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House of Representatives

Income Tax and Social Services Contribution Assessment Bill 1960

Income Tax and Social Services Contribution Assessment Act 1960

Income Tax and Social Services Contribution Bill 1960

Income Tax and Social Services Contribution Act 1960

Income Tax (International Agreements) Bill 1960

Income Tax (International Agreements) Act 1960

Explanatory Memorandum

(Circulated by authority of the Treasurer, the Rt. Hon. Harold Holt.)

General Introduction

The principal purpose of these Bills is to correlate the Australian income tax laws with the system of income tax that has been imposed in the Territory of Papua and New Guinea as from 1st July, 1959.

With the introduction of income tax in the Territory, it has been found necessary to review the operation of the Australian income tax system both as regards the taxing, under the Australian system, of income from Territory sources, and as regards the position of Territory residents who derive income from Australian sources.

The present legislation is designed to give effect to three broad principles:-

Residents of mainland Australia should not be called upon to pay a combined Australian tax and Territorial tax greater than the Australian tax that would be payable if there were no liability for Territorial tax.
Territory residents should not be required to pay a greater measure of Australian tax than heretofore.
Discriminations in the Australian income tax law between the Territory of Papua and the Territory of New Guinea should be removed.

These changes in the law will apply to assessments based on the 1959-1960 income year and subsequent years. In this way, the commencement of the new provisions will be co-ordinated with the commencement of income taxation in the Territory of Papua and New Guinea.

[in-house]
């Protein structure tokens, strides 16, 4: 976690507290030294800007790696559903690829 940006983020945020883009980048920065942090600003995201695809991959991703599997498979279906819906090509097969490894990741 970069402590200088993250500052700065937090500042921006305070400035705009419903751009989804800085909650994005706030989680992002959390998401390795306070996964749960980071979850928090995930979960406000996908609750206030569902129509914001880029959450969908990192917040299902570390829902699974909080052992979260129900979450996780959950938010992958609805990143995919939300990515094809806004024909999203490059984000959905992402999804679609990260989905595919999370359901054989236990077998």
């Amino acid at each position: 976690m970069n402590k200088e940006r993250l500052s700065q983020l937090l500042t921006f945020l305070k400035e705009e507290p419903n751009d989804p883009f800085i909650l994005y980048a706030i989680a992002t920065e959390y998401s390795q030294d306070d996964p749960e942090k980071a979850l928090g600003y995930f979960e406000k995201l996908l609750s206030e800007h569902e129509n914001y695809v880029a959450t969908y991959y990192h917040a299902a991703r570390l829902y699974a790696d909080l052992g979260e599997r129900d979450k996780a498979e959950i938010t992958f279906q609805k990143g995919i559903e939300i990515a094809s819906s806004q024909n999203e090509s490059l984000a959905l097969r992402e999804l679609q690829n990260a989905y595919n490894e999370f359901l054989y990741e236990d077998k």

Australian residents with Territorial Income

So far as is material, the amendments affecting Australian residents arise from the imposition of both Territorial and Australian tax on income derived by residents of Australia from sources in the Territory. The double taxation will, however, be relieved by granting against the Australian tax on the income a credit for the Territorial tax. In consequence, the Australian resident required to pay Australian tax on his Territorial income will pay no more in total than his liability would have been if Territory tax had not been imposed.

Amendments to give effect to this principle will be found in clauses 6 and 7 of the Income Tax and Social Services Contribution Assessment Bill. Explanations relating to those clauses are provided in a later part of this memorandum.

Territory residents with Australian Income

A Territory resident deriving income from sources in Australia is liable for Australian tax on that income in addition to his liability for Territorial tax. Provisions in the Territorial Ordinance relieve the double taxation by means of a credit corresponding with the credit it is proposed to allow to Australian residents with Territorial income.

In the past, Territory residents have been entitled to concessional deductions in respect of dependants residing in Australia or in the Territory of Papua. Amendments of the law are proposed to ensure the continuance of these deductions and also to extend the deductions to cases in which the dependants reside in the Territory of New Guinea, Norfolk Island, Cocos (Keeling) Islands, Christmas Island or Nauru.

Territory residents will remain entitled to other deductions at present available to them under the Australian law and the Assessment Bill contains provisions, where necessary, to ensure that result.